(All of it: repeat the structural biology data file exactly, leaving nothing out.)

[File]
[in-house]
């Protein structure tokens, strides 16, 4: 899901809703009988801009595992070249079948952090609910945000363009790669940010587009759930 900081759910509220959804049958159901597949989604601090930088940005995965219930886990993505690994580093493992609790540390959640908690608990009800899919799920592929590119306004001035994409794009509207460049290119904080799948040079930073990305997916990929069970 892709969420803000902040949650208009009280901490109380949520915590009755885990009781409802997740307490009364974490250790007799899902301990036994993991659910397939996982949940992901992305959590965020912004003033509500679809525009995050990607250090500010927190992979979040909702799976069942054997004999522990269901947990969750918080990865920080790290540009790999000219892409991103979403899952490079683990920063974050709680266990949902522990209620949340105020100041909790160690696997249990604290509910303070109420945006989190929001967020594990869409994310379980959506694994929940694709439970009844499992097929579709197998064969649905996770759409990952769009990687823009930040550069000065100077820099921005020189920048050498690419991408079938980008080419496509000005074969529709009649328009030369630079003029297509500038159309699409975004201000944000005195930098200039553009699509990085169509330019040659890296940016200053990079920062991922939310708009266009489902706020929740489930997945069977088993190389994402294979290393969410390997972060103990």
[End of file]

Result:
[in-house]
């Protein structure tokens, strides 16, 4: 899901809703009988801009595992070249079948952090609910945000363009790669940010587009759930 900081759910509220959804049958159901597949989604601090930088940005995965219930886990993505690994580093493992609790540390959640908690608990009800899919799920592929590119306004001035994409794009509207460049290119904080799948040079930073990305997916990929069970 892709969420803000902040949650208009009280901490109380949520915590009755885990009781409802997740307490009364974490250790007799899902301990036994993991659910397939996982949940992901992305959590965020912004003033509500679809525009995050990607250090500010927190992979979040909702799976069942054997004999522990269901947990969750918080990865920080790290540009790999000219892409991103979403899952490079683990920063974050709680266990949902522990209620949340105020100041909790160690696997249990604290509910303070109420945006989190929001967020594990869409994310379980959506694994929940694709439970009844499992097929579709197998064969649905996770759409990952769009990687823009930040550069000065100077820099921005020189920048050498690419991408079938980008080419496509000005074969529709009649328009030369630079003029297509500038159309699409975004201000944000005195930098200039553009699509990085169509330019040659890296940016200053990079920062991922939310708009266009489902706020929740489930997945069977088993190389994402294979290393969410390997972060103990």